When You Need Purpose
Sometimes in between the kitchen and the washing machine, doing the same acts over again with seemingly little result,
I wonder if my life has purpose.
I used to love my job.
I used to love what I did with a kind of maniacal passion. I used to stay up late writing blog posts and used to look forward to going into the office in Uganda every day to hug each of my beautiful staff each morning. I used to love to sit under a mango tree and counsel a struggling woman.
I was someone people looked to for answers, I was someone people looked up to. I was a leader, a revolutionary, a mover and a shaker.
And then I moved back to America, to San Francisco, an area where I knew no one, put my husband’s career first, scaled back on my job for my health, empowered my staff to lead, started investing in self-care, and lost two babies due to ectopic pregnancies and had to recover from surgery.
All of a sudden, I was in a season of anonymity.
Talk about culture shock.
Talk about being stripped.
These last two years have been some of the hardest of my entire life. I was all prepared to be a mother, I was all prepared to exchange one purpose for another, and then…. nothing.
I was a home-maker without a home. I was a dreamer without a dream. Most days I still feel like I am.
Africa was inexplicably, numbingly hard at times with days strung out with dirt flecked calves and very little sleep.
But there was always a reason to get up each morning because my life was giving towards a higher purpose and I was living out my life’s great call and destiny.
It’s hard to live in-between dreams.
This isn’t how it was supposed to happen. This isn’t what I was promised. And yet, here I am.
I realized at this point that I only had a few choices. I could continue to be miserable and isolate, eat at ton of chocolate, binge watch Cullen Bohannon on Hell on Wheels, and complain to my poor, ill equipped husband, or I could find a way to be happy where I am.
After the loss of this second baby, I didn’t want to spend any more time in the valley of grief. I’ve drunk from that bitter cup plenty these last few months and I wasn’t ready to drink again.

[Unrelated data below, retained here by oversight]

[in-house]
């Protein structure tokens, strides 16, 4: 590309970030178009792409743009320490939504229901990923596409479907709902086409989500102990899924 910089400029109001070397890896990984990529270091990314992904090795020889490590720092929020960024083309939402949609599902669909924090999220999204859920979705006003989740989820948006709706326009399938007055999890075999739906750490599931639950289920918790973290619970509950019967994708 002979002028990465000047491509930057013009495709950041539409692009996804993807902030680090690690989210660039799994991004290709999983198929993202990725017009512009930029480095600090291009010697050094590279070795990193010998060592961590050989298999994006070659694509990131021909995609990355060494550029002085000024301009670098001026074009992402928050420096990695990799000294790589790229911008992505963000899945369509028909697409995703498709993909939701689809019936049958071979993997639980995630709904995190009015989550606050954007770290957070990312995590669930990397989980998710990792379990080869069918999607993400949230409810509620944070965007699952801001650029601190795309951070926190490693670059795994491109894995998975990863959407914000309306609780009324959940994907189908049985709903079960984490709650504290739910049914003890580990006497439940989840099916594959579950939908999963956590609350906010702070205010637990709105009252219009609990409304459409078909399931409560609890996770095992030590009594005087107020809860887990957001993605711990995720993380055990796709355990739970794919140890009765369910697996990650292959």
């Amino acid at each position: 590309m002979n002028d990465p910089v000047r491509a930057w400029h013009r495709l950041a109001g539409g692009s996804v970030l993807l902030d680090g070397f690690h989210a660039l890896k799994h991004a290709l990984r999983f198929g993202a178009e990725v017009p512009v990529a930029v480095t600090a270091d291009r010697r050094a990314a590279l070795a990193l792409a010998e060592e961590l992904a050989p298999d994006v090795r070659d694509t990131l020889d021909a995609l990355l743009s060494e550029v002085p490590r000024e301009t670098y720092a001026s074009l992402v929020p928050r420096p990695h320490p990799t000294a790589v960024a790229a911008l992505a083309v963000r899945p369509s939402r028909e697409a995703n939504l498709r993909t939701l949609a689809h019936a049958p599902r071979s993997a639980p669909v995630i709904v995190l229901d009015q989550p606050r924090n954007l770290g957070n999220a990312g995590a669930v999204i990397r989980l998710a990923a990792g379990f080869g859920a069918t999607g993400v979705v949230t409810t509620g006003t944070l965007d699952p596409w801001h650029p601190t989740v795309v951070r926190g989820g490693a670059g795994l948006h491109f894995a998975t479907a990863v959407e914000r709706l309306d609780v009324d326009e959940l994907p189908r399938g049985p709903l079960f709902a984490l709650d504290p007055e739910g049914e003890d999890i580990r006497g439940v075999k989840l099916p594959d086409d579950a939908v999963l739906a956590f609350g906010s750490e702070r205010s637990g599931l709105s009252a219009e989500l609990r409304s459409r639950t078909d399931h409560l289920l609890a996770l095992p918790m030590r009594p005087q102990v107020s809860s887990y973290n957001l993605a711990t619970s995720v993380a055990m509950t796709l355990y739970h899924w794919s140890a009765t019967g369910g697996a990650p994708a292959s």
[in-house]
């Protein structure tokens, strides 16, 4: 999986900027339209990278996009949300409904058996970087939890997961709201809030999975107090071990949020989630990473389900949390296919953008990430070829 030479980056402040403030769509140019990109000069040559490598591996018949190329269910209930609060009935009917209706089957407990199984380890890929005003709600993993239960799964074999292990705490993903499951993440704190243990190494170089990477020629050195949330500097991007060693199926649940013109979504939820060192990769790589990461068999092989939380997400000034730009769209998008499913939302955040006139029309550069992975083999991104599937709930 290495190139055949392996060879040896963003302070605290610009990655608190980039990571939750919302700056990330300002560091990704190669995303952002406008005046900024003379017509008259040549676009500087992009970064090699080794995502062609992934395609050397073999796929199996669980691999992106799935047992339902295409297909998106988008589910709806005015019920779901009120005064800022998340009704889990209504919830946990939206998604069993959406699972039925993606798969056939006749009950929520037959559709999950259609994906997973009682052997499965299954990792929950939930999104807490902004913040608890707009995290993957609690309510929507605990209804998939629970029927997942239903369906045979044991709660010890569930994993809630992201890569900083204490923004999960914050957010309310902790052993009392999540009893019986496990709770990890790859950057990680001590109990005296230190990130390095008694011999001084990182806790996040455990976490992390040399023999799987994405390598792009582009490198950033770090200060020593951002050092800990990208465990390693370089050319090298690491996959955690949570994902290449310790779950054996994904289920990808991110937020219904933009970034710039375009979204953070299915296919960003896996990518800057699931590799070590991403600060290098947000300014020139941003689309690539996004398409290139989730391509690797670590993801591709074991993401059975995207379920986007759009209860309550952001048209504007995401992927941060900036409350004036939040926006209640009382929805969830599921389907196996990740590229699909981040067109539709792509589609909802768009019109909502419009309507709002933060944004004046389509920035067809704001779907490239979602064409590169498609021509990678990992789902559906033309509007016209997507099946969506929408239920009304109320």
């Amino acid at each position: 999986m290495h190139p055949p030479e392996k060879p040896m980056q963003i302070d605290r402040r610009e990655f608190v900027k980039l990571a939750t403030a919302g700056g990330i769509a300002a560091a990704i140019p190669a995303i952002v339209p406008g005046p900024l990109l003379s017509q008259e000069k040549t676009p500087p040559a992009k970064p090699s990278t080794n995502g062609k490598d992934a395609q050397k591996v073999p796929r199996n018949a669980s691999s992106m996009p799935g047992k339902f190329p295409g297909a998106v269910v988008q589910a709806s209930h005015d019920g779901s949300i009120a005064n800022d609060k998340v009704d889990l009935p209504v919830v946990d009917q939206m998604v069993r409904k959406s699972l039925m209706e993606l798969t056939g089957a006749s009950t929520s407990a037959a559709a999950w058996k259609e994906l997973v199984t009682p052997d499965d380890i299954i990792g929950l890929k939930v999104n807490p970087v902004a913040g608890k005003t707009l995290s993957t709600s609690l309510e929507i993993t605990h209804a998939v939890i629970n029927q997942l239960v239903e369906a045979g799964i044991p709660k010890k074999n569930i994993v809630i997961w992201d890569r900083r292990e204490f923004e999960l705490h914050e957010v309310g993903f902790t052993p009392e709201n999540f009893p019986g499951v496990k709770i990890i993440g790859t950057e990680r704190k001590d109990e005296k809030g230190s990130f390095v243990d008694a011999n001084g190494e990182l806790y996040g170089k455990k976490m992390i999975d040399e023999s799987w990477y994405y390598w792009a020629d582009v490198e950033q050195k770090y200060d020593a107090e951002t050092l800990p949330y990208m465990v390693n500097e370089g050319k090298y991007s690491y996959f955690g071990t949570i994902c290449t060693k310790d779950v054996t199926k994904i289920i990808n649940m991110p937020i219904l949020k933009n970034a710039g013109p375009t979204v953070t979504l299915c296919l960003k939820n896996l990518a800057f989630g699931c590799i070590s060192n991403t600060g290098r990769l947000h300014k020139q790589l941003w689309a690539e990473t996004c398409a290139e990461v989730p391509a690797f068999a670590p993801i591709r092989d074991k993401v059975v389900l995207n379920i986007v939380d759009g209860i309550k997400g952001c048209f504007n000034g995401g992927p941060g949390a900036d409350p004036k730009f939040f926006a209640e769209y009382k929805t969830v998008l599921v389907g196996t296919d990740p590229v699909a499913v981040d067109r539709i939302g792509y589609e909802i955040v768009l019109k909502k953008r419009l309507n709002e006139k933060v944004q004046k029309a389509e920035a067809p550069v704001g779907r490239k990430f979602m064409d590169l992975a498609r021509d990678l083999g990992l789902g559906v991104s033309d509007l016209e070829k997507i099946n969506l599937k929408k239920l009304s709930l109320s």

And yet, this was allowed for some kind of reason that is beyond me, some sacrifice that I pray someday will be revealed as a gift to the greater body of saints.
For now, I’m learning the hard way that maturity comes at quite a cost.
“In the desert I slowly began to realize that Jesus’ enduring spiritual strength is the fruit, not of movement, but of rest, not of activity, but of stillness.” –Anonymous, Alicia Britt Chole-
In this space I can cry hidden tears on the splintering wooden bench in my garden without having to be anything for anybody.
I can be an empty vessel for Father’s love.
I can watch the hummingbird’s vibration above a rose and just give thanks.
I can find purpose in being. In learning to simply be me, whatever that means for the season I’m in.
I can drive out to the mountains until the blue slope teaches me again that I still have things to be grateful for, that I still have a reason to live.
I can write and write and write as the words tumble out of me in reverence to this crazy beautiful ache-filled life.
God doesn’t waste anything, even in all the mess.
I can be one person’s hug of empathy because I know what it is to lose and I know how rare it is to find someone who doesn’t try to explain the pain away, but stands in the middle of it, a brave and somber tree.
I can bake brownies for a friend and write a thank you card.
I can accept that where I am, is where I am, and there is purpose in it. Even in the grieving.
I’m trying to get the truth in me that God is no more or less pleased with me because I no longer appear to be saving the world.
I just have to learn to be present here and be as authentic as possible.
I can be a Loved One, even if that’s all that I am, and recognize that maybe it’s a purpose in itself.
And perhaps that will give someone else permission to do the same.
My life isn’t as exciting anymore. It isn’t filled with the drama or heroics I had become accustomed to.
But I am claiming it now and I’m determined to make the most of it.